The least hyped Super Bowl in recent memory awaits.
This postseason in the NFL has more than made up for an otherwise lackluster regular season. It took us a while to get here, and some of it was agonizing to sit through, but we have arrived to the NFL season’s final destination: Super Bowl LII in the freezer known as Minneapolis, Minnesota.
For the 4th time in five seasons, the NFL’s big game features the number one seeds from each conference: the New England Patriots and the Philadelphia Eagles.
Many predicted the Patriots would be here at the start of the season. Despite a lackluster defense and even minimal signs of sure to be MVP 40 year old QB Tom Brady slowing down, New England once again ran through most of the AFC. Sure, they were in a dog fight in the AFC Championship game where they were without star TE Rob Gronkowski for an entire half due to a concussion, but even a game Jacksonville Jaguars couldn’t kill off the Patriots machine. Heck, not even alleged in house fighting between head coach Bill Belichick, QB Tom Brady, and owner Robert Kraft over who was supposed to be Brady’s successor, QB Jimmy Garoppolo, and Brady’s cult-ish training guru, Alex Guerrero could stop New England from making it to an NFL record 10th Super Bowl, the 8th among this regime.
The Eagles were a dominant force this season under the guidance of 2nd year QB Carson Wentz. Wentz and the Eagles looked unstoppable at times, as he threw 33 TDs and finished 2nd in the league in that category. He was first in the league at the time he suffered a torn ACL, MCL, and LCL, a devastating blow that led many, including myself, to believe the Eagles were done. But the Eagles embraced something they hadn’t considered the entire year until the NFL Playoffs: the role of the “underdog.”
Enter back-up QB Nick Foles, who was on his way to being a superstar QB with a 27 TD to 2 INT season with the Eagles in 2013 before bouncing around the league and pronounced done after failing to secure a starting job. Foles has filled in nicely this postseason, throwing for 598 yards and 3 TDs, and could be on his way to earning another starting job this offseason. The Eagles defense has also proven itself to be a main factor in their success this season, as their fourth ranked defense during the regular season has allowed only 17 points in two postseason games. The Eagles have proven they are more than their superstar QB by embracing their “underdog” status, and are a great team firing on all cylinders heading into Super Bowl 52 despite crushing injuries.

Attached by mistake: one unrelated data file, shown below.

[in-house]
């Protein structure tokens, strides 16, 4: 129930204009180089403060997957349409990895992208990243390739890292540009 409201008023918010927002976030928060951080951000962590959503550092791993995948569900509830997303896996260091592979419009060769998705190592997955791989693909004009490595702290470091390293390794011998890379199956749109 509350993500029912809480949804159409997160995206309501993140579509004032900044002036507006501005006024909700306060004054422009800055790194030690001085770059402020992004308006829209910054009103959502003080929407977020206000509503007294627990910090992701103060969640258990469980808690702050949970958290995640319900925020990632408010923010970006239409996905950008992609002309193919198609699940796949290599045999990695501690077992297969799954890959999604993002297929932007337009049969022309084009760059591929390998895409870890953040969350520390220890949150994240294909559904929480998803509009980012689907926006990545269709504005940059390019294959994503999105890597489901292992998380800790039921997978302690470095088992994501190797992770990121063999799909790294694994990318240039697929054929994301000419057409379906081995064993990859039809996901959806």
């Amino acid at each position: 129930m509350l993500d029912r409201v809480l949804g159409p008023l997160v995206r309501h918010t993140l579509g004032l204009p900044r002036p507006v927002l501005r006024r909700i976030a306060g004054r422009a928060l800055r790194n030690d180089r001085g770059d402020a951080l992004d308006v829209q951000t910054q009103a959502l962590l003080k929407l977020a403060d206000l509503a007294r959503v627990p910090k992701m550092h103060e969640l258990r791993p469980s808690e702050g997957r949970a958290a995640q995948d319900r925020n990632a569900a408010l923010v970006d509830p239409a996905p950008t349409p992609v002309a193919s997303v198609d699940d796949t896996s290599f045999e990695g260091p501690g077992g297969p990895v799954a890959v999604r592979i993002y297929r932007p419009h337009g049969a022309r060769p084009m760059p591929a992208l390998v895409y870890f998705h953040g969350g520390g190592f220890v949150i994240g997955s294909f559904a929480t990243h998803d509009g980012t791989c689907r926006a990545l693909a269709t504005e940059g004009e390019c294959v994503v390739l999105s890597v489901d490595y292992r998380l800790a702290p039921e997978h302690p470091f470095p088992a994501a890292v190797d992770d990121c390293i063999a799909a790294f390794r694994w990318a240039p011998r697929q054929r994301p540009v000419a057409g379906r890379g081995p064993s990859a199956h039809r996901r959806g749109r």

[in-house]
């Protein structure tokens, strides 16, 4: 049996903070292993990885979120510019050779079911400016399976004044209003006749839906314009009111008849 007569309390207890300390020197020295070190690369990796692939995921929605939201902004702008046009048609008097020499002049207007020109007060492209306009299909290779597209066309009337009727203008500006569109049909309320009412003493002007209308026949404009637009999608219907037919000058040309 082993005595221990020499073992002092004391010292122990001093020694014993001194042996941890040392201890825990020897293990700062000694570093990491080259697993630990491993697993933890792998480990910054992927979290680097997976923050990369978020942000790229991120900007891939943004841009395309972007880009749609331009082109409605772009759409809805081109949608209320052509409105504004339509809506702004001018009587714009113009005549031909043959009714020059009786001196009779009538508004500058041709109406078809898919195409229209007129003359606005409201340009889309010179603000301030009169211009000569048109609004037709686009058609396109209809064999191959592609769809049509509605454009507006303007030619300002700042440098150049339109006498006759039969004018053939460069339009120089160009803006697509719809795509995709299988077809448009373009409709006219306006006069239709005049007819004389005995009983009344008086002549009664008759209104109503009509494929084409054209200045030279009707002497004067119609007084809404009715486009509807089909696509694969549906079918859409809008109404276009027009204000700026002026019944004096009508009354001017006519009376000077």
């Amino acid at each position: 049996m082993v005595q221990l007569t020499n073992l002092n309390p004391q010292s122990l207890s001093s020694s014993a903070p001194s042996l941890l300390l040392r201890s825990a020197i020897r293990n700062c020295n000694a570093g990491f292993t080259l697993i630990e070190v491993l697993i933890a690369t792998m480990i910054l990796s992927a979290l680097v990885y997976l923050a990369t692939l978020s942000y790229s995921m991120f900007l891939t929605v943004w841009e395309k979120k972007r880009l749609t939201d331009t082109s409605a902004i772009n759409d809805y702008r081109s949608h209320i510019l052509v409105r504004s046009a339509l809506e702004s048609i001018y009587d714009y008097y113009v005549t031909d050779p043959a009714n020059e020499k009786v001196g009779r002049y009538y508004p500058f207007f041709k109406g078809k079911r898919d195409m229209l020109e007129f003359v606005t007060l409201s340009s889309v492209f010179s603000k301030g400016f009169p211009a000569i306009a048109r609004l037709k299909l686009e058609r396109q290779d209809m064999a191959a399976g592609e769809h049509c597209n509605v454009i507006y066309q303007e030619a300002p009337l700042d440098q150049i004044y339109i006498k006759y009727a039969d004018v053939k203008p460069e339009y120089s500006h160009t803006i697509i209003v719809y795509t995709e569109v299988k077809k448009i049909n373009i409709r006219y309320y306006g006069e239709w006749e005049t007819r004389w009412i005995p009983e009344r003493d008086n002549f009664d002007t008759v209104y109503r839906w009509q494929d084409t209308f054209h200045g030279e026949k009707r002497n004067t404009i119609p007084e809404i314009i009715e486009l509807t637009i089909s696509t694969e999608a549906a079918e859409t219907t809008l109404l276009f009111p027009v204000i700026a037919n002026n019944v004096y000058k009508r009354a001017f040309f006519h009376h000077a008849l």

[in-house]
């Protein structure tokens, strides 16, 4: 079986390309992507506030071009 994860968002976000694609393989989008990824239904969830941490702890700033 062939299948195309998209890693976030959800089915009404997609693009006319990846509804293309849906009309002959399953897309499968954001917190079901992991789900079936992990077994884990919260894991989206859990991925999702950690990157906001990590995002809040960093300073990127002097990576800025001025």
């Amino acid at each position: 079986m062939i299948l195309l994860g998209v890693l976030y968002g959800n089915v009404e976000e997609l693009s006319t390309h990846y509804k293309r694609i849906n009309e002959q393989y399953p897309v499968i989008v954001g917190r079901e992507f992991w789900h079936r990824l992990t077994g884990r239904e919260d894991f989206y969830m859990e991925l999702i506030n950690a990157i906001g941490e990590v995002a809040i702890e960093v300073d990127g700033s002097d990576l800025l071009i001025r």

2 Weeks ago: 1-1
While there has been a lack of buildup to “The Big Game” due to being played in an icebox known as Minneapolis, Minnesota, Philadelphia QB Carson Wentz’s injury, and the prevailing notion the Eagles don’t stand a chance against the mighty Patriots, this will be a close game. The aforementioned Eagles defense is good enough to keep them in the game, and with offensive talent like WR Alston Jeffrey, RB Jay Ajayi, and TE Zach Ertz, the Eagles definitely boast better talent and position players. Had Carson Wentz been under center for Philadelphia, the Eagles would prevail and win their first Super Bowl in franchise history after a legacy of agony, defeat, and underachievement. But the most important position, QB, is dominated by this year’s MVP and perhaps the greatest QB of all time: Patriots QB Tom Brady. Throw in head coach Bill Belichick getting an extra week to game plan and prepare for an opponent, and you have to like the Patriots chances to hoist a 6th Lombardi trophy, a “Predicta-Bowl” result if there ever were one.